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Halloween 4: The Return of Michael Myers (1988)

Shaping Up

I was twelve years old when I first watched Halloween 4: The Return of Michael Myers.  I couldn’t put my finger on what made the movie so much fun, but I knew that it was special—or at least different enough from the other slasher films that looped on sleepover weekends.

Twenty-one years later, I have an answer to that mystery; and while the movie has lost some of its luster, it still stands as one of the classier sequels in a franchise that runs the gamut from inspired to tired.  Following the critical and box office failure of 1982’s part 3, Season of the Witch (in which Michael Myers was relegated to a cameo on a bar television), Part 4 rightly places the Shatner-masked killer back in the spotlight.

Myers (George Wilbur) has been locked up in the sub-basement of the Smith’s Grove psychiatric hospital all these years—strapped to a bed and practically mummified from the severe burns and dual gunshots to the face he suffered at the end of part 2.  During a routine patient transfer, a pair of doctors mention that Myers’s sister, Laurie, had given birth to a daughter before she and her husband died; this snaps Myers out of dormancy and sets him on a murderous path back to Haddonfield, Illinois (The opening scene is a classic “dark and stormy night” scenario, with the doctors being led through security checkpoints and down, down, down into the hospital’s bowels by perhaps the talkiest, most morbidly enthusiastic security guard in film history [Raymond O’Connor]).

News of Myers’s escape reaches Dr. Sam Loomis (Donald Pleasence), who was also badly burned during their last encounter.  Armed with his trusty pistol and a phrasebook’s-worth of ways to describe the personification of evil, Loomis follows the trail of carnage back to the town the killer calls home.  As he’s done before—and will do again in further copycat sequels—he heads to the local police station to warn the authorities about Myers; movie cops being movie cops, no one believes him until the bodies start piling up (including the entire police force, in a scene reminiscent of The Hitcher).

Meanwhile, Myers’s eleven-year-old niece Jamie (Danielle Harris) struggles with her new life with the Carruthers family.  Rachel (Ellie Cornell) resents having to watch Jamie on Halloween while her parents attend a business dinner—especially since her boyfriend Brady (Sasha Jenson) is supposed to propose to her on a big date.  The girls make the best of the situation, though, buying a clown costume for Jamie at the local drug store (a costume similar to the one Myers wore when hacking up his sister twenty years earlier), and trick-or-treating in the neighborhood.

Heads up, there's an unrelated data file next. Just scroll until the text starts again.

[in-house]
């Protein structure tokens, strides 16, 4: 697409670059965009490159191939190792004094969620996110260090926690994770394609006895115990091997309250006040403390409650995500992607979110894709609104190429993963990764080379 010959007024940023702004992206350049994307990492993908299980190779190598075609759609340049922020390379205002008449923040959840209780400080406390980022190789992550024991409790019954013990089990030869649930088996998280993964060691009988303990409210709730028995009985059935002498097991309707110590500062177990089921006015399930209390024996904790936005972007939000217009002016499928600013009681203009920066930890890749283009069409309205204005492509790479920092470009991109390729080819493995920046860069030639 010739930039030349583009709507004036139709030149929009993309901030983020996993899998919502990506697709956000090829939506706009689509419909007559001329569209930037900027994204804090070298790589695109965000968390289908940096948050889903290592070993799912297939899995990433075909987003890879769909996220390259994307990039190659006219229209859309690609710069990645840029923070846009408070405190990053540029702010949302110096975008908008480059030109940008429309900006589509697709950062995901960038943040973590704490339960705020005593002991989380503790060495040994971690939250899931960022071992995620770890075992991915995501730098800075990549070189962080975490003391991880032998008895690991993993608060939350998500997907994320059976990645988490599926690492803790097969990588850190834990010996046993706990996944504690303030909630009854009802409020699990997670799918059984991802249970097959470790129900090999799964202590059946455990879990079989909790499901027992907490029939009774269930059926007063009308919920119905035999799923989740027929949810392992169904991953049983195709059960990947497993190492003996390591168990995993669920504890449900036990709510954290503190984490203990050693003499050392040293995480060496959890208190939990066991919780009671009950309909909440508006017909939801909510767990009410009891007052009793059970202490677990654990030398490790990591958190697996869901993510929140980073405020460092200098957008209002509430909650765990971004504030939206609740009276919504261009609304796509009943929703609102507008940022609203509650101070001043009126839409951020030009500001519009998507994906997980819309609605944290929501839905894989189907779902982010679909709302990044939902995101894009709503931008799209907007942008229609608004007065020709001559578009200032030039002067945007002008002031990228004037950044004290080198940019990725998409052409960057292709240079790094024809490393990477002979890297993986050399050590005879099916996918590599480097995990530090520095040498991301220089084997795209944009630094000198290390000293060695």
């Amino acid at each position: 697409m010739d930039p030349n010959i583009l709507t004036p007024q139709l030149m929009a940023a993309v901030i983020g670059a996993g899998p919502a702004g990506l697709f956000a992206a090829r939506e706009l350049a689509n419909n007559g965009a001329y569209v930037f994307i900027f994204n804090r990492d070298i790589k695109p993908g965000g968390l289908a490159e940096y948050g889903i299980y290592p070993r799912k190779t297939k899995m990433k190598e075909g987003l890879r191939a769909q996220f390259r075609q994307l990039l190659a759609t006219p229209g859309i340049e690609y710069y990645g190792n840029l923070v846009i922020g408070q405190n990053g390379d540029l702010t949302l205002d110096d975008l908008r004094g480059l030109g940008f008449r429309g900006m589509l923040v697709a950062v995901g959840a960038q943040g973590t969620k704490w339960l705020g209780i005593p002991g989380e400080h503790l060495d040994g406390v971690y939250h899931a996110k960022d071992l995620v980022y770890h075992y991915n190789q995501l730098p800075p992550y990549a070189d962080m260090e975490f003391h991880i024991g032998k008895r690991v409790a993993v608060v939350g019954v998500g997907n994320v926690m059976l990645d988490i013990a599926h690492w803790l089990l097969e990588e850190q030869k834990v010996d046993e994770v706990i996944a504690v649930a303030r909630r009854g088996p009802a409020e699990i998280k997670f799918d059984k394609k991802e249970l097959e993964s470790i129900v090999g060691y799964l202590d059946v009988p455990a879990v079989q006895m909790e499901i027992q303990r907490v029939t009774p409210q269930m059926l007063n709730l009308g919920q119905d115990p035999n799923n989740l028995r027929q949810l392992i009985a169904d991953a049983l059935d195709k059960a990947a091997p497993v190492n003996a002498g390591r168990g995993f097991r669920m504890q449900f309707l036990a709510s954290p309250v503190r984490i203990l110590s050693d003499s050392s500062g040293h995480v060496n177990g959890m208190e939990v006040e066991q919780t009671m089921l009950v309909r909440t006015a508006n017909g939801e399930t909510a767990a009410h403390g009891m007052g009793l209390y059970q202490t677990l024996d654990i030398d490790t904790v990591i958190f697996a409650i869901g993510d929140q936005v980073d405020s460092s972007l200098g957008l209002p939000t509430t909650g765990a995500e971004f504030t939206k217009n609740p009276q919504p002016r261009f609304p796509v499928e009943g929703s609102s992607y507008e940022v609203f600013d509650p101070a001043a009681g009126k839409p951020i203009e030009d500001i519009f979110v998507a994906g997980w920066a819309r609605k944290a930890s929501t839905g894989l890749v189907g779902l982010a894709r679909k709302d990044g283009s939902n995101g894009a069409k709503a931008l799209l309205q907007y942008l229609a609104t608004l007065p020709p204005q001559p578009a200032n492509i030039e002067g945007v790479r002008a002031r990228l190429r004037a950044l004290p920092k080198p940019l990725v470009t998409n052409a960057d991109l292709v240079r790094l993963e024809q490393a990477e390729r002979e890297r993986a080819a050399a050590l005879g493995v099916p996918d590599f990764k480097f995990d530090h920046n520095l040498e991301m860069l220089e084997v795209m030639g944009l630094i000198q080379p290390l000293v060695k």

This story runs parallel to all the carnage unfolding in Haddonfield, which expands to include a rifle-toting vigilante mob and a town-wide power-outage.  It isn’t until the film’s climax, when the forces of good barricade themselves in the sheriff’s house, that the movie gains momentum.  It’s here that Halloween 4 blurs the lines of the slasher movie and becomes more like Alien; the cast is whittled down by a shadowy, unstoppable force inside a place from which they can’t escape.  Myers makes quick work of the deputy, Brady, and the sheriff’s daughter Kelly (Kathleen Kinmont), who Brady has been screwing on the side.  He forces Rachel and Jamie further up into the house until their only way out is through the roof—in a scene that is tense and imaginative, if only for the bizarre, anxious angles cut by cinematographer Peter Lyons Collister.

The story loses its way in the last act, when Michael Myers sneaks up on and murders a pack of rednecks—while speeding in the back of a pickup truck—but fortunately this part isn’t too drawn out.  In the end, Myers is shotgunned to ribbons and he falls down an old well to his “death”.  What keeps the end of Halloween 4 from being completely “meh” is an eerie little coda involving Jamie and her not-so-cute-anymore clown costume.

Director Dwight Little caught lightning in a bottle with Halloween 4, creating a unique tone that balances the gory-body-count movie with an old-fashioned bogeyman story.  Whereas the Friday the 13th and A Nightmare on Elm Street franchises were deep into disembowelments and pushing the boundaries of MPAA standards in 1988, The Return of Michael Myers feels almost like a throwback to more tasteful times (whenever those were).  Myers does awful things to people in this movie, but the camera doesn’t dwell on them; Little and his team of screenwriters (too many to list here) are focused on the killer’s pursuit of his niece, and allowing the sub-conscious horror of an obsessed man wanting to wipe out every member of his own family to substitute for explicit violence.  I dare say that the numerous thumbs-through-foreheads and impaling of a teenage girl are handled tastefully.

Sadly, this would be the last high point in the series until Rob Zombie’s Halloween remake almost twenty years later (which is debatable as a high point, but Zombie at least brought something new to the table—sort of).  The next couple of entries, The Revenge of Michael Myers and The Curse of Michael Myers, got confused in their intent and execution, resulting in movies that were too boring to be suspenseful and not graphic enough to be remembered as anything more than the death throes of a weary genre.

In contrast, Halloween 4 is spooky and charming (my most polite way of saying “look past the niblets of 80s cheese), and is a great overcast-Fall-day movie.

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